About Lee-Ann Meredith

"The journey of a thousand miles begins with a single step." Lao Tzu Lee-Ann Meredith is a second grade teacher, author, Department Chairperson and education advocate who has spent the duration of her time in public education at John B. Murphy Elementary School in inner city Chicago. Often characterized as funny, dynamic, and an independent innovator, Lee-Ann cites her idol as Ms. Frizzle from The Magic School Bus. Fluent in a wide range in instructional strategies for the elementary level, Lee-Ann is dedicated to being an advocate for children everywhere by implementing 'cutting edge' strategies to increase student achievement. Some of the issues that she spearhead included: promoting literacy throughout the building, leading community meetings to advocate for full day kindergarten for all students and helping implement the Responsive Classroom strategies throughout the school. In addition to working closely with the curriculum, she also had the honor to supervise (and mentor into teaching positions) numerous student teachers and practicum students from various post-secondary institutions around the Chicago area such as: Erikson Institute, National Louis, DePaul. Northeaster Illinois, Roosevelt, and North Park Universities.

Is teaching a science, a system, an art, or all of these? There are many pundits who will say it is a system and anyone who follows it can teach. As a former student of mine would say, “BZZZZZZ! Wrong answer!” A whabam system is only as good as the person who applies it and that the students who receive it are ready for it.

There is certainly a science to teaching. We can mess with the formulas, the percentages of input to output. The proportion of concepts and strategies taught to receive the maximum result. The problem with this concept is that it fails to take into account the human factor in teaching.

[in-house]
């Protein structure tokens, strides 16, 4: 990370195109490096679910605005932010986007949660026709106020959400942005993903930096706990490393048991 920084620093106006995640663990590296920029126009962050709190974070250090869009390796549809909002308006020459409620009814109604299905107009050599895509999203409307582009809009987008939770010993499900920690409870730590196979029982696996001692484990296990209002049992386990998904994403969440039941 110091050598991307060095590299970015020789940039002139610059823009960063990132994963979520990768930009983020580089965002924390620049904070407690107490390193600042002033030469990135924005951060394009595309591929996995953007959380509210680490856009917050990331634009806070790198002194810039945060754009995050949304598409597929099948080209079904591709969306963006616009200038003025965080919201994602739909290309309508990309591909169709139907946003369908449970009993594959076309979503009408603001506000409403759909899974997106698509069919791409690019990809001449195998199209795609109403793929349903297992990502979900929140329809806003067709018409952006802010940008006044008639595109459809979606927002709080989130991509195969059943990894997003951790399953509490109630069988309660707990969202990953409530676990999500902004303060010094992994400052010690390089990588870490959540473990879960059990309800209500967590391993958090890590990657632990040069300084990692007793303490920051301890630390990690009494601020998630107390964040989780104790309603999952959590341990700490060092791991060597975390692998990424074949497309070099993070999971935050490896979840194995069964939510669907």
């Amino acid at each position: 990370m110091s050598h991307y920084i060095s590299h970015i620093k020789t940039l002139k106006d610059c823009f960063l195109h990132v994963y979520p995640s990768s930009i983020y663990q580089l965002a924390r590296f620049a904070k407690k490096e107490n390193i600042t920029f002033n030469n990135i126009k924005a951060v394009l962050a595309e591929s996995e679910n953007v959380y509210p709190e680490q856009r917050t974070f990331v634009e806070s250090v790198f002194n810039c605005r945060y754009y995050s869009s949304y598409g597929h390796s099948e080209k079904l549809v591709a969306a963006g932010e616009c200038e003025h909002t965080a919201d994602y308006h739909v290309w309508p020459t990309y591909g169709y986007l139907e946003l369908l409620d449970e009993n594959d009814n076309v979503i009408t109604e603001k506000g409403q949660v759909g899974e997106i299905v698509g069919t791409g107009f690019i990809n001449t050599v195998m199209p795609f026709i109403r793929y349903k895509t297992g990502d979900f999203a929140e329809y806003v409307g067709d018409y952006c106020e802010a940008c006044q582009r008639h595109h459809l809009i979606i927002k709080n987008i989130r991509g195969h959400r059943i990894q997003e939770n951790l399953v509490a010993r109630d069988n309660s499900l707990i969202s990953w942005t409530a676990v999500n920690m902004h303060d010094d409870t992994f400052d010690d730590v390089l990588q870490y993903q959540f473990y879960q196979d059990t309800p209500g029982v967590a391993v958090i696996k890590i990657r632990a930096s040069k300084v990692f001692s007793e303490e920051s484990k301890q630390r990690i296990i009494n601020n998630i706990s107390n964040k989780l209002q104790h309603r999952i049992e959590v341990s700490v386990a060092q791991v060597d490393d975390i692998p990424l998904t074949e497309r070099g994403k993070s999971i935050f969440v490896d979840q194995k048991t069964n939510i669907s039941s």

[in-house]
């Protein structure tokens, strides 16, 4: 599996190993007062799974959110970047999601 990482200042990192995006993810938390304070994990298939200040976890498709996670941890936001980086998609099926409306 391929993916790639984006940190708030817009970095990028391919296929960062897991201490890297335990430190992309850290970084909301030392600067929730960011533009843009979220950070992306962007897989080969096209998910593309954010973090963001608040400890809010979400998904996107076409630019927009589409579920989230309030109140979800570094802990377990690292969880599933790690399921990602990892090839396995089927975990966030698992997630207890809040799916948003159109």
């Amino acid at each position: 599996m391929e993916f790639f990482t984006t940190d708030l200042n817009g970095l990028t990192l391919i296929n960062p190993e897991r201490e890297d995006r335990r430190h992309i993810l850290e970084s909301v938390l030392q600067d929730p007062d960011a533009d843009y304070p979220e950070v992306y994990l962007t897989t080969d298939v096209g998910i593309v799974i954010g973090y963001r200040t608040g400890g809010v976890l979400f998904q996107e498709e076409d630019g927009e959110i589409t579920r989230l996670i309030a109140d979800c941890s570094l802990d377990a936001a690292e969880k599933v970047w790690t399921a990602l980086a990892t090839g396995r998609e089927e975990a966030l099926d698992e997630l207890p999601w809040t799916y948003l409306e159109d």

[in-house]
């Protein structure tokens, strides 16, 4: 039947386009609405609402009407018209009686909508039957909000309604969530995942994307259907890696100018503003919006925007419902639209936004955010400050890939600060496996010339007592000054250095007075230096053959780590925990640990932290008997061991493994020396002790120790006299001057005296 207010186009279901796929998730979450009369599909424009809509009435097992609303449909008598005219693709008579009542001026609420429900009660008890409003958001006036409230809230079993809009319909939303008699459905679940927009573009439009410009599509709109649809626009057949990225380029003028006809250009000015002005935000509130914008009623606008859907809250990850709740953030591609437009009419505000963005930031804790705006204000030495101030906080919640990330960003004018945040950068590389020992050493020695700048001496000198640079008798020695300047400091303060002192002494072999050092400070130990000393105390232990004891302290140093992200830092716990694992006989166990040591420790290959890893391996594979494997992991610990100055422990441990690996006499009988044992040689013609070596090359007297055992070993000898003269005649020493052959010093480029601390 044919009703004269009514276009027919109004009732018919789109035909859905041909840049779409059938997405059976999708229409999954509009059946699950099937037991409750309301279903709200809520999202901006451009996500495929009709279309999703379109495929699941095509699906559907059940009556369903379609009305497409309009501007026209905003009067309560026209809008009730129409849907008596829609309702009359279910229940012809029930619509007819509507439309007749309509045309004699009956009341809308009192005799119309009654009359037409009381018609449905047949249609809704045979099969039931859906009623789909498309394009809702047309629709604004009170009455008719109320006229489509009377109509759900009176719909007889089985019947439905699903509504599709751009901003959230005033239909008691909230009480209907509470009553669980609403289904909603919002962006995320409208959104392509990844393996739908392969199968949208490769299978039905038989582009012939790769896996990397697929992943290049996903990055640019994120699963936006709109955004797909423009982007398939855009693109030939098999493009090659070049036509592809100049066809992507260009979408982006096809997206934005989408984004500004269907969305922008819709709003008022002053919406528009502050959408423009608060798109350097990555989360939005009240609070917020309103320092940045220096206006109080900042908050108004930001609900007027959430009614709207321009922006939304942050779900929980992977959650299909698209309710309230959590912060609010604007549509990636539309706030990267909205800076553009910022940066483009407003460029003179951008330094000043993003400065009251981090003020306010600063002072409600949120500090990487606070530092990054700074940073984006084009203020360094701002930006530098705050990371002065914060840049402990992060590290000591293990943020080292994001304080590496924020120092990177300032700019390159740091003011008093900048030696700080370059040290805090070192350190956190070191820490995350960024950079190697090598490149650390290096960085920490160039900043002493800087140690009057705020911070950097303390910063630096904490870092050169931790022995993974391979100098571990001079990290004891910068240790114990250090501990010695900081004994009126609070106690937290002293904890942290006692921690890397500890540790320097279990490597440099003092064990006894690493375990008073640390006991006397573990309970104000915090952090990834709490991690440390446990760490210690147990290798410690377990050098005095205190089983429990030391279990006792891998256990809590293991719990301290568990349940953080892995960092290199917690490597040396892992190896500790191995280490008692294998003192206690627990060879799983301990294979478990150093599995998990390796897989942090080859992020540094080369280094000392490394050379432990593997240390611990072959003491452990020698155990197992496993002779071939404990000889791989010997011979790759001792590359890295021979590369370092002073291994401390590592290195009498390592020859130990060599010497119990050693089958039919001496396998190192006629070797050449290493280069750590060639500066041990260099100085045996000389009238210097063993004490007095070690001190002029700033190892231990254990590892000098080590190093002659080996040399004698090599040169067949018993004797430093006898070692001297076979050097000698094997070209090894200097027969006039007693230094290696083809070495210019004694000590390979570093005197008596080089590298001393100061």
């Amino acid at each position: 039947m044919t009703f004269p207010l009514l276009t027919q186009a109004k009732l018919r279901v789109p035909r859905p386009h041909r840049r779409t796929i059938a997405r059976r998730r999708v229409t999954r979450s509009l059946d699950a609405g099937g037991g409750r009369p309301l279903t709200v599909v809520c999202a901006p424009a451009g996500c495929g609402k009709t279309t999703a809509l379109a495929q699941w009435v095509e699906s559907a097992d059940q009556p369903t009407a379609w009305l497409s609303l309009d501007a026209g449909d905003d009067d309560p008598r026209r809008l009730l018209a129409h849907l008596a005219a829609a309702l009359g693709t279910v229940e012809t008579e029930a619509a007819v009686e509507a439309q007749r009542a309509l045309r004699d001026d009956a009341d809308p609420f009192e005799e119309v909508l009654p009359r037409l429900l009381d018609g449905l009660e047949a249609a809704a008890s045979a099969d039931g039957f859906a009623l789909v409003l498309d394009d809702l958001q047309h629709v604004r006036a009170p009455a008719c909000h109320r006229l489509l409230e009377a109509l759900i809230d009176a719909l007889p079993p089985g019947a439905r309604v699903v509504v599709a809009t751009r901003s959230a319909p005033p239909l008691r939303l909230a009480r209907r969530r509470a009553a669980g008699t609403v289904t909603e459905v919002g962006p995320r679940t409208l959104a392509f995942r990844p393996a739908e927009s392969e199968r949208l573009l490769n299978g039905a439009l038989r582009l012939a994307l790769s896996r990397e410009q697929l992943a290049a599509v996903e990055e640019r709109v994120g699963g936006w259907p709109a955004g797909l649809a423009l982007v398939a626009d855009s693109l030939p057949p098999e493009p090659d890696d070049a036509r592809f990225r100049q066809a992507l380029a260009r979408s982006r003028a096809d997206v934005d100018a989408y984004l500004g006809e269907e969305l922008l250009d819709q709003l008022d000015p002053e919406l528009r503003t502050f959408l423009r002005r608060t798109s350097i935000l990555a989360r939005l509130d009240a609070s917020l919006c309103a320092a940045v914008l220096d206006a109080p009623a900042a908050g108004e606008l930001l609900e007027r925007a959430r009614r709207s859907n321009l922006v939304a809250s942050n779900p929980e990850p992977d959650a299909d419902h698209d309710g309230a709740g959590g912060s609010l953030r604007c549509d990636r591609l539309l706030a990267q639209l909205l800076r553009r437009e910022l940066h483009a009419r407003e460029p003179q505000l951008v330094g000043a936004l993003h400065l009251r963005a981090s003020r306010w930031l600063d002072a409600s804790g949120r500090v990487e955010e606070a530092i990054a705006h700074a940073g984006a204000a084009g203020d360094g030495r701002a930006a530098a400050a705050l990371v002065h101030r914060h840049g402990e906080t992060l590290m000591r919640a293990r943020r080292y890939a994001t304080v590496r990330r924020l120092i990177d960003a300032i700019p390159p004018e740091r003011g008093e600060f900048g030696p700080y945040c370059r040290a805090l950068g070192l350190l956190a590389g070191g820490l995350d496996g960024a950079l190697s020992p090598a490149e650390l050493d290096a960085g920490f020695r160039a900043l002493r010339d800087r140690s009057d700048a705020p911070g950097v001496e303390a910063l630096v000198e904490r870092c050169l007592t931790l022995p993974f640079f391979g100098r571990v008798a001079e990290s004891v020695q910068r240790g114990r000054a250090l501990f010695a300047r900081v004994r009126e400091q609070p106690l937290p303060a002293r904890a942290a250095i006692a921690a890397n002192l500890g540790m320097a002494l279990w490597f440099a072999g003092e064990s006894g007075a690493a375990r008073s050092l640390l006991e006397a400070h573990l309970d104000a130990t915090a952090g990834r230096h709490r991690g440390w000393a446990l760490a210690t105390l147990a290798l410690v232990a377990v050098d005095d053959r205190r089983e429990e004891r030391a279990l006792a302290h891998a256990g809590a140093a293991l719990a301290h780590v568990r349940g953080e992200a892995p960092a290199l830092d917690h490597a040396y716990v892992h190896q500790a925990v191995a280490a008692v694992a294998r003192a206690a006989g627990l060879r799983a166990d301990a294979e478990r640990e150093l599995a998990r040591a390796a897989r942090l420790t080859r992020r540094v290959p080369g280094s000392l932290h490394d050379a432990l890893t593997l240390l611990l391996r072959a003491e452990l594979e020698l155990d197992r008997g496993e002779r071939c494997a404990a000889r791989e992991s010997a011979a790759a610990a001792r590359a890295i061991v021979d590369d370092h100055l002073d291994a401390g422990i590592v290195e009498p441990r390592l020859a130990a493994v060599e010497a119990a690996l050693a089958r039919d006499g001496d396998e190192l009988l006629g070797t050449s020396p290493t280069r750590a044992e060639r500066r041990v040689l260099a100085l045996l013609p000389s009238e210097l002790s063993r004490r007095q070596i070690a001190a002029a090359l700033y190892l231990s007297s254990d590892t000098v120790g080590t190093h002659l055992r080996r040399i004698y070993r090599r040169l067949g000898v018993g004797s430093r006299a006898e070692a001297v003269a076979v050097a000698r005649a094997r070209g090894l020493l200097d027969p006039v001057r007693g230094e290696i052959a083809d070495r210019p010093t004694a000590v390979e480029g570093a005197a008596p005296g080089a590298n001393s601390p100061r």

Both science and systems play a part in great teaching but there is that balancing component that even the most stalwart technicnitans recognize. My husband was an IT guy who started with punch cards in the 70s. He used to say that any numbskull could program a simple algorithm but it took an artist to expand and fine tune a system so that it worked every single day. He considered himself an IT artist.

I consider myself and other good teachers education artists. Like many artists I believe in a muse. I love when my education muse, Inspiration, strikes. She tosses me a great idea, a new way to tackle something, a new analogy that can feed my sudents a new perspective.

Exactly what type of art are we talking about? Music? It requires the skill of a conductor to let each student’s notes be heard and blended into something that reaches beyond our ears. We have to assist each child to temper their own abilities to grasp the next concept. Whether that is teaching the fast and furious to slow down, or provide the scaffolding for your strugglers to master each step

Sculpture? Why not? Some children come in with clear shapes, ready to tackle the world with their whole beings. Others are just blocks of stone. Some of those blocks are easy to chip away and turn into something solid. The granite blocks are much harder to create a form out of. I remind myself that Michelangelo’s David was carved out of flawed marble into the most breathtaking sculpture I have ever seen. I can aspire to that.

Theater? You bet your boots? A great teacher not only used drama to create interest, she uses it to build knowledge, to create wonder out of thin air, and ideally, to see her students begin to step out of the wings to begin dramatizing their own learning.

Weaving? Teachers not only warp the loom with thread, the structure, the common core. The warp alone doesn’t provide knowledge. This is something the pundits and donors have forgotten. What holds it all together is the weft. It adds the color, the pattern, the texture of education.

Education is not outsider art. It definitely requires training and structure. It is a trained artist that can be wildly creative within a structure or even know when it is safe to step outside the box. That box, out curriculum, is a tool to our art. When a box is just sitting in the middle of a table it isn’t doing much. It is when we see that box in a new way that we really expand our students thinking. Turned on its side, picked up and shaken, or even flattened give us new ways of seeing material.

It is a collaborative art. There are no “One Man” shows in education. Our products, our creations don’t even stay ours for more than a year or so. They move on to be reshaped, and expanded by the next teacher.

Teaching is not a trade. It is not a skill. It is a craft. It is an art form. It sometimes, actually often, requires going back to the drawing board. The outcome, however, is simply amazing even to us teachers. Especially to us teachers.

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